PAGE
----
At a certain stage in their development, the toddlers will offer the Goldfish crackers to the adult, perhaps because they find the crackers delicious, and therefore think everyone should want some. And while offering the Goldfish is very generous (since the children love them), it is not empathically perceptive.

Surprisingly, Gopnik calls the giving of crackers a selfish and egocentric act, and not a fully empathic one, because it’s only when the child understands that the adult has entirely different needs that he or she can be seen as truly empathically aware.

I was fascinated to see that, in Gopnik’s study, the age at which children offered broccoli to the experimenter was around eighteen months – which would suggest that babies develop the capacity for the most advanced aspect of our six-part empathy model even before they can speak full sentences. We humans are a naturally empathic species.

How to engage empathically

In Perceptive Engagement, you listen and watch carefully for what another wants and needs, and to the extent that you are able, you interact based upon those wants and needs (or, sometimes, you don’t interact at all if that’s what would work best for them).

Perceptive Engagement is the culmination of the previous five aspects of the empathic process. In order to engage perceptively, you have to be able to share emotions, accurately identify them, regulate them in yourself, take the perspective of others, be concerned enough to want to engage, and finally, to engage from an unselfish position of empathic knowledge of the other.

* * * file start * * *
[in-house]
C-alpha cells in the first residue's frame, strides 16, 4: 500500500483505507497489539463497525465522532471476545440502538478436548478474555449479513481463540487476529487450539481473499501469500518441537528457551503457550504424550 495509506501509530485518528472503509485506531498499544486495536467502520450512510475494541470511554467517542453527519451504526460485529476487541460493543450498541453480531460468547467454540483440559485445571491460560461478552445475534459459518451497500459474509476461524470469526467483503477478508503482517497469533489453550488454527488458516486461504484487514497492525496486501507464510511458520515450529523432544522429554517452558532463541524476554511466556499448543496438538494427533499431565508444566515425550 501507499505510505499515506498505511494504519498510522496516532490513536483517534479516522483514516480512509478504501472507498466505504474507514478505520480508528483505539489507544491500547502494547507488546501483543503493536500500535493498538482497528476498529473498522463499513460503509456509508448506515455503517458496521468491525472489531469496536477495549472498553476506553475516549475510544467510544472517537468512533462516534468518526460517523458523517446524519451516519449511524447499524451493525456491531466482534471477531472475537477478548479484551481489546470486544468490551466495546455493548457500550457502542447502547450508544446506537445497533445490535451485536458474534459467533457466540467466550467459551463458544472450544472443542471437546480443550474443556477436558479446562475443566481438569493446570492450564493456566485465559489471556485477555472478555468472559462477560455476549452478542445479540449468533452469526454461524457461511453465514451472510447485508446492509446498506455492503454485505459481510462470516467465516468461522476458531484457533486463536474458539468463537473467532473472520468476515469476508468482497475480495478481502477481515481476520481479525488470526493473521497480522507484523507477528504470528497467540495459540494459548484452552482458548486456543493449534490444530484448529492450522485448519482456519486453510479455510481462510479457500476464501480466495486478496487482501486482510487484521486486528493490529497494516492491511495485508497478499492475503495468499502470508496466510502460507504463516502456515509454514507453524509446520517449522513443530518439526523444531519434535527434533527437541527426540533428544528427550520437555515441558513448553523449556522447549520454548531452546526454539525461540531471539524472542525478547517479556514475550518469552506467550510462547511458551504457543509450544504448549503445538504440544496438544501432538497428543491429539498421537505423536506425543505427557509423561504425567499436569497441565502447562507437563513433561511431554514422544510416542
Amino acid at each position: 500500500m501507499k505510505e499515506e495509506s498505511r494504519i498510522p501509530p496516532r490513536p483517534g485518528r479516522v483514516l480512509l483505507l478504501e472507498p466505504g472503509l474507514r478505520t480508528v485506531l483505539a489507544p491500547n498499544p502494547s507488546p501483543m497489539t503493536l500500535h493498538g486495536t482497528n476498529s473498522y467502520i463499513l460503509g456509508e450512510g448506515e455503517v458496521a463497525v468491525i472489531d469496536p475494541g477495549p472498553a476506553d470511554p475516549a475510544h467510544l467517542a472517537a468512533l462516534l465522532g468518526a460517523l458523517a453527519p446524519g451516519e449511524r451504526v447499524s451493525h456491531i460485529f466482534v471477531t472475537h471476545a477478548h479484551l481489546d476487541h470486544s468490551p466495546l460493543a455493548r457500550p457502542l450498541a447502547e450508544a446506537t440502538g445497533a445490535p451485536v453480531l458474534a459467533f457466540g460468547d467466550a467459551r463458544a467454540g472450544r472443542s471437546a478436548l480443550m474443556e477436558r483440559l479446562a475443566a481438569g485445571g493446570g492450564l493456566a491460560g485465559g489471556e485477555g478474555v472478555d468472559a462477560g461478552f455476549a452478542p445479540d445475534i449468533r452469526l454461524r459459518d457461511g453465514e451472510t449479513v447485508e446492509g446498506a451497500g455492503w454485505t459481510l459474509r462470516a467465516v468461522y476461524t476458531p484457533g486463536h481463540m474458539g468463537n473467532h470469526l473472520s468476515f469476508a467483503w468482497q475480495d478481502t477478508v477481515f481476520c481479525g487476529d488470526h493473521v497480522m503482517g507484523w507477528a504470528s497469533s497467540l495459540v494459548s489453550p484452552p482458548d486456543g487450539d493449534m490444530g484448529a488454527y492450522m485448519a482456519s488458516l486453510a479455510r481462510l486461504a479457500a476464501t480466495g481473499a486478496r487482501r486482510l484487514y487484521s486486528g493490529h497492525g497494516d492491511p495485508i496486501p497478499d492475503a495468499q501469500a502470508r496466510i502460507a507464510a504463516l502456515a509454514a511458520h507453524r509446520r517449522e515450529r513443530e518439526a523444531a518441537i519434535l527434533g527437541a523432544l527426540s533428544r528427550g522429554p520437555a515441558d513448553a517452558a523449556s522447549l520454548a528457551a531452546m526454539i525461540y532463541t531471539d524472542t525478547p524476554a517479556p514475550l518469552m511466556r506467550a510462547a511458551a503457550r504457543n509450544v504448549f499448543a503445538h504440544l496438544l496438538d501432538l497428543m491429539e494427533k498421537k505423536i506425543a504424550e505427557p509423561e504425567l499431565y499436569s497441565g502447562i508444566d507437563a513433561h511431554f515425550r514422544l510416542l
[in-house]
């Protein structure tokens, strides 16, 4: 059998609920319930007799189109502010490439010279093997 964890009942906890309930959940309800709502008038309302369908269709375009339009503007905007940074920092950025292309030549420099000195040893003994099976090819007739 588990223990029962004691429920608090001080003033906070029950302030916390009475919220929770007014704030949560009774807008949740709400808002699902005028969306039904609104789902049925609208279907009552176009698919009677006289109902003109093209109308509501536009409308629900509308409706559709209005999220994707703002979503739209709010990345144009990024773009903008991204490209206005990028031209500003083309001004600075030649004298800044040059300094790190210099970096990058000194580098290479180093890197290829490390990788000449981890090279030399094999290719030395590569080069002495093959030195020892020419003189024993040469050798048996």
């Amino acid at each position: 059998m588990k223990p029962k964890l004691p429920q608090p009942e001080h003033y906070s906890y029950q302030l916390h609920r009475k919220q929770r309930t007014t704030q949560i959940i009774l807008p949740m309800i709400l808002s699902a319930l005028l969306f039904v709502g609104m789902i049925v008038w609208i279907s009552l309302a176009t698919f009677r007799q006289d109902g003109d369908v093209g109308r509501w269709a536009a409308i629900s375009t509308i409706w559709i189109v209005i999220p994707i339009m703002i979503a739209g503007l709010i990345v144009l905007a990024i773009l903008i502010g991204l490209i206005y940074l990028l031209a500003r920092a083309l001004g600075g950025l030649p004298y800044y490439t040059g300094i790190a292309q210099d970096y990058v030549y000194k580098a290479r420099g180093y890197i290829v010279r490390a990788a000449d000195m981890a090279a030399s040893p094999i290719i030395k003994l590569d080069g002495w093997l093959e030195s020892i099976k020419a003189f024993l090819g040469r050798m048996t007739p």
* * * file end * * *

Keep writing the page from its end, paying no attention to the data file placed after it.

That sounds like an incredibly complicated process, but we’ve all done it since early childhood, and we continue to do it every day – at home, at work, with animals, in e-mails, at the store, when we drive, when we walk down the street, and when we use our Einfühlung capacities to interact with art, literature, and music, etc.

We’re all in constant empathic contact with each other and with the nonhuman world. It’s important to remember this. We humans are an actively empathic species, and though our empathy is often troubled, hyperactive, or seemingly absent, empathy is the nonverbal language we all speak fluently.


[1] de Waal, F. (2009). The Age of Empathy: Nature’s Lessons for a Kinder Society. New York, NY: Harmony.

[2] “Studies examining children’s concern for others had previously focused on babies’ sensitivities to people in distress. At the University of California, Berkeley, researcher Alison Gopnik wanted to find out when children discover that other people feel differently than they do — a prerequisite for empathy…. This ability to acknowledge other people’s feelings — even when they differ from your own — is essential to understanding when (and how) people want to be comforted. “To become truly empathic,” Gopnik says, “you have to say not just ‘I feel your pain,’ but ‘I feel your pain, and I know it’s not my own. I should be helping you, not myself.'” From Whyte, J.E. The Emergence of Empathy in Babies.